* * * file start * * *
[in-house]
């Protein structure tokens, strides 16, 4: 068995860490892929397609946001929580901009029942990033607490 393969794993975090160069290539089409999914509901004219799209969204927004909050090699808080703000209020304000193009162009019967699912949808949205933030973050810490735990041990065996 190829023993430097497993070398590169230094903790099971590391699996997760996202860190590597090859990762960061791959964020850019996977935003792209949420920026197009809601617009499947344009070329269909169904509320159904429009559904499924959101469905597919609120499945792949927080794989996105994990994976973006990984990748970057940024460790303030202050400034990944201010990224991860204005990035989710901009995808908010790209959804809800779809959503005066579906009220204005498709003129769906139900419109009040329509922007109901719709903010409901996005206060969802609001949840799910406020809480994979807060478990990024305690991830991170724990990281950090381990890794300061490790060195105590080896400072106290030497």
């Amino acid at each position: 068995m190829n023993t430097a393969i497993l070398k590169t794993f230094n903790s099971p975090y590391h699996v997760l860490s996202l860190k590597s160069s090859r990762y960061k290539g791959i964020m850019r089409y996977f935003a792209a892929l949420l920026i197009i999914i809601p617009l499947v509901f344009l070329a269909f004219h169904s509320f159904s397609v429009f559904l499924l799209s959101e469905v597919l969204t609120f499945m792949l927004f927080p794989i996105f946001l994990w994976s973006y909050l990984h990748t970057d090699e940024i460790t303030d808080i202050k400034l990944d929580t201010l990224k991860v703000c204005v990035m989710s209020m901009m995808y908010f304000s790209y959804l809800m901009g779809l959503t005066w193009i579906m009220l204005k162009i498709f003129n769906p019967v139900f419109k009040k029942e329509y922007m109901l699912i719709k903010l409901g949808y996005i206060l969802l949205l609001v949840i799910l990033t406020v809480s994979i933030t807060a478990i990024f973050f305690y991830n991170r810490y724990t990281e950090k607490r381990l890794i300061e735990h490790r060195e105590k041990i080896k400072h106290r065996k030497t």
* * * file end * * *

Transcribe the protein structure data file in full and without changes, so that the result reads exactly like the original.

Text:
[in-house]
């Protein structure tokens, strides 16, 4: 068995860490892929397609946001929580901009029942990033607490 393969794993975090160069290539089409999914509901004219799209969204927004909050090699808080703000209020304000193009162009019967699912949808949205933030973050810490735990041990065996 190829023993430097497993070398590169230094903790099971590391699996997760996202860190590597090859990762960061791959964020850019996977935003792209949420920026197009809601617009499947344009070329269909169904509320159904429009559904499924959101469905597919609120499945792949927080794989996105994990994976973006990984990748970057940024460790303030202050400034990944201010990224991860204005990035989710901009995808908010790209959804809800779809959503005066579906009220204005498709003129769906139900419109009040329509922007109901719709903010409901996005206060969802609001949840799910406020809480994979807060478990990024305690991830991170724990990281950090381990890794300061490790060195105590080896400072106290030497």
């Amino acid at each position: 068995m190829n023993t430097a393969i497993l070398k590169t794993f230094n903790s099971p975090y590391h699996v997760l860490s996202l860190k590597s160069s090859r990762y960061k290539g791959i964020m850019r089409y996977f935003a792209a892929l949420l920026i197009i999914i809601p617009l499947v509901f344009l070329a269909f004219h169904s509320f159904s397609v429009f559904l499924l799209s959101e469905v597919l969204t609120f499945m792949l927004f927080p794989i996105f946001l994990w994976s973006y909050l990984h990748t970057d090699e940024i460790t303030d808080i202050k400034l990944d929580t201010l990224k991860v703000c204005v990035m989710s209020m901009m995808y908010f304000s790209y959804l809800m901009g779809l959503t005066w193009i579906m009220l204005k162009i498709f003129n769906p019967v139900f419109k009040k029942e329509y922007m109901l699912i719709k903010l409901g949808y996005i206060l969802l949205l609001v949840i799910l990033t406020v809480s994979i933030t807060a478990i990024f973050f305690y991830n991170r810490y724990t990281e950090k607490r381990l890794i300061e735990h490790r060195e105590k041990i080896k400072h106290r065996k030497t």